Survey of Software Refactoring

This paper provides an extensive overview of existing research in the field of software refactoring. This research is compared and discussed based on a number of different criteria: the refactoring activities that are supported, the specific techniques and formalisms that are used for supporting these activities, the types of software artifacts that are being refactored, the important issues that need to be taken into account when building refactoring tool support, and the effect of refactoring on the software process. A running example is used throughout the paper to explain and illustrate the main concepts.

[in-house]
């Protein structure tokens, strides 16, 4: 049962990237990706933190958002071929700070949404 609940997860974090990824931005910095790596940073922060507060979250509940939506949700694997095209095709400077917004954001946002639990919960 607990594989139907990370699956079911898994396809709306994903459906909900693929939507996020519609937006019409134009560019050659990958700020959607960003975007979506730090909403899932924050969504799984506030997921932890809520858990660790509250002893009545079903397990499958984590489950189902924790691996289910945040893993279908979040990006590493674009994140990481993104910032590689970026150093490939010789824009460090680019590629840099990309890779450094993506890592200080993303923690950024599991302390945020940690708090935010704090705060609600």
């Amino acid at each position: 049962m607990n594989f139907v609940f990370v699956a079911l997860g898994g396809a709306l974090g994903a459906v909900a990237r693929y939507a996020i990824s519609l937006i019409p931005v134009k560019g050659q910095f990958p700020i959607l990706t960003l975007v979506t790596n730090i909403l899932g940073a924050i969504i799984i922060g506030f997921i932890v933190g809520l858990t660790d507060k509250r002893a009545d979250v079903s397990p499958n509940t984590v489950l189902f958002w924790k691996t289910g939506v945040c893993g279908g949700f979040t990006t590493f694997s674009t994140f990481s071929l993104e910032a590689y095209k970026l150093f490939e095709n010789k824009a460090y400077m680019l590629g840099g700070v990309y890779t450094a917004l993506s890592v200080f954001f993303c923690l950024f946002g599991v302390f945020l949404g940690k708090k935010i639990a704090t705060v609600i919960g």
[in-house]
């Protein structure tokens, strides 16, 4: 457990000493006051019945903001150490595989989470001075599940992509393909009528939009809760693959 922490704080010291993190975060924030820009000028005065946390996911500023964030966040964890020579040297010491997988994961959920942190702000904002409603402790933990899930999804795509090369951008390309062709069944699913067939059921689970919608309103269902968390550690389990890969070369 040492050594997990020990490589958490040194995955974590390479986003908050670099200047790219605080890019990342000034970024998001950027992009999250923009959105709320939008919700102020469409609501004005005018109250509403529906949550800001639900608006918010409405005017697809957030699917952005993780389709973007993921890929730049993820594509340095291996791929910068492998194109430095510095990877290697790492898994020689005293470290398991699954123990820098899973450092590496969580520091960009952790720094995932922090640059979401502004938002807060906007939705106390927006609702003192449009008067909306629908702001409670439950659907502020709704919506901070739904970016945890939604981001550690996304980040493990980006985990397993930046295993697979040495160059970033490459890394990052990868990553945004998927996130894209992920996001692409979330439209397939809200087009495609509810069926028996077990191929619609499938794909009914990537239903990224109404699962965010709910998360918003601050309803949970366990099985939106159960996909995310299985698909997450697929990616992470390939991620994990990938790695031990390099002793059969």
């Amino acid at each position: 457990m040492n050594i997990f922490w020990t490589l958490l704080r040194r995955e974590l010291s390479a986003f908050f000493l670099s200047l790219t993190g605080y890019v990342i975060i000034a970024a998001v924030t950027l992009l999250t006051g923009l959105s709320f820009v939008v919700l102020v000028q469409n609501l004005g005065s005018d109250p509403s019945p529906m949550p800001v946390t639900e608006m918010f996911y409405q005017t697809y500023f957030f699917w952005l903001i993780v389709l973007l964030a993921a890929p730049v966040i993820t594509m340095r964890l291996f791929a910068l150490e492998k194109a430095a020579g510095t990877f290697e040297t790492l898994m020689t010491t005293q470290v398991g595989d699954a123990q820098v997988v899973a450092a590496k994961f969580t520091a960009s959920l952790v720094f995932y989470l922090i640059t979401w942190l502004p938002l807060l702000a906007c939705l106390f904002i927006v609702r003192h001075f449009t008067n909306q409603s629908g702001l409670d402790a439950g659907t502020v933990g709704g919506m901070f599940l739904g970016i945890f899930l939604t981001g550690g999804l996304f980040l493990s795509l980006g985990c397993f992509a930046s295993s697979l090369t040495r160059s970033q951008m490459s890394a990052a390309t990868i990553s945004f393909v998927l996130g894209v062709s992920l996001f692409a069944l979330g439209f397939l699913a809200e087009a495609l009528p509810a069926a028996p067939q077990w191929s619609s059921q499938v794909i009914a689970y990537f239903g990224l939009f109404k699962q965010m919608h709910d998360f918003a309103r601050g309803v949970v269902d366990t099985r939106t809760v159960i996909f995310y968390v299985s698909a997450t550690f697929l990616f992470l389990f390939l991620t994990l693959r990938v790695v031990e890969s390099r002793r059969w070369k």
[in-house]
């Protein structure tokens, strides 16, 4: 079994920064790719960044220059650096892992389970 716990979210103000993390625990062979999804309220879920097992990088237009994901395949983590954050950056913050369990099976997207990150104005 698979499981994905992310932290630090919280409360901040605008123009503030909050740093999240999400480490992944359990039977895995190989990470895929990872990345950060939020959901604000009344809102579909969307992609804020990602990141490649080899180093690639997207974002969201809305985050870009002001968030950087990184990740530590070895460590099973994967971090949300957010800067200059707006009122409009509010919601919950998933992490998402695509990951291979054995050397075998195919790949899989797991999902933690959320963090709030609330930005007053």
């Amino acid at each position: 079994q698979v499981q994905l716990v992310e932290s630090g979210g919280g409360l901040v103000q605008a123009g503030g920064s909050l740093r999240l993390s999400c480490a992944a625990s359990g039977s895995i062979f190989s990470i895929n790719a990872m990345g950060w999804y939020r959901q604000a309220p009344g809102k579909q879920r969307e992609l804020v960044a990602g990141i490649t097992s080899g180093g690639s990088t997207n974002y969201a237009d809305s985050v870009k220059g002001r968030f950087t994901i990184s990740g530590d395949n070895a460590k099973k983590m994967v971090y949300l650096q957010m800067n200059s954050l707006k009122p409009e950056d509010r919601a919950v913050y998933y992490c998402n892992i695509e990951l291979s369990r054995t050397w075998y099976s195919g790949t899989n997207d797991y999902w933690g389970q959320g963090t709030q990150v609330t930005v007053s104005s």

A N intrinsic property of software in a real-world environment is its need to evolve. As the software is enhanced, modified, and adapted to new requirements, the code becomes more complex and drifts away from its original design, thereby lowering the quality of the software. Because of this, the major part of the total software development cost is devoted to software maintenance [1], [2], [3]. Better software development methods and tools do not solve this problem because their increased capacity is used to implement more new requirements within the same time frame [4], making the software more complex again. To cope with this spiral of complexity, there is an urgent need for techniques that reduce software complexity by incrementally improving the internal software quality. The research domain that addresses this problem is referred to as restructuring [5], [79] or, in the specific case of objectoriented software development, refactoring [6], [7]. According to the taxonomy of Chikofsky and Cross [8], restructuring is defined as “the transformation from one representation form to another at the same relative abstraction level, while preserving the subject system’s external behavior (functionality and semantics). A restructuring transformation is often one of appearance, such as altering code to improve its structure in the traditional sense of structured design. While restructuring creates new versions that implement or propose change to the subject system, it does not normally involve modifications because of new requirements. However, it may lead to better observations of the subject system that suggest changes that would improve aspects of the system.” The term refactoring was originally introduced by Opdyke in his PhD dissertation [6]. Refactoring is basically the object-oriented variant of restructuring: “the process of changing a [object-oriented] software system in such a way that it does not alter the external behavior of the code, yet improves its internal structure” [7]. The key idea here is to redistribute classes, variables, and methods across the class hierarchy in order to facilitate future adaptations and extensions. In the context of software evolution, restructuring and refactoring are used to improve the quality of the software (e.g., extensibility, modularity, reusability, complexity, maintainability, efficiency). Refactoring and restructuring are also used in the context of reengineering [9], which is the examination and alteration of a subject system to reconstitute it in a new form and the subsequent implementation of the new form [8]. In this context, restructuring is needed to convert legacy code or deteriorated code into a more modular or structured form [10] or even to migrate code to a different programming language or even language paradigm

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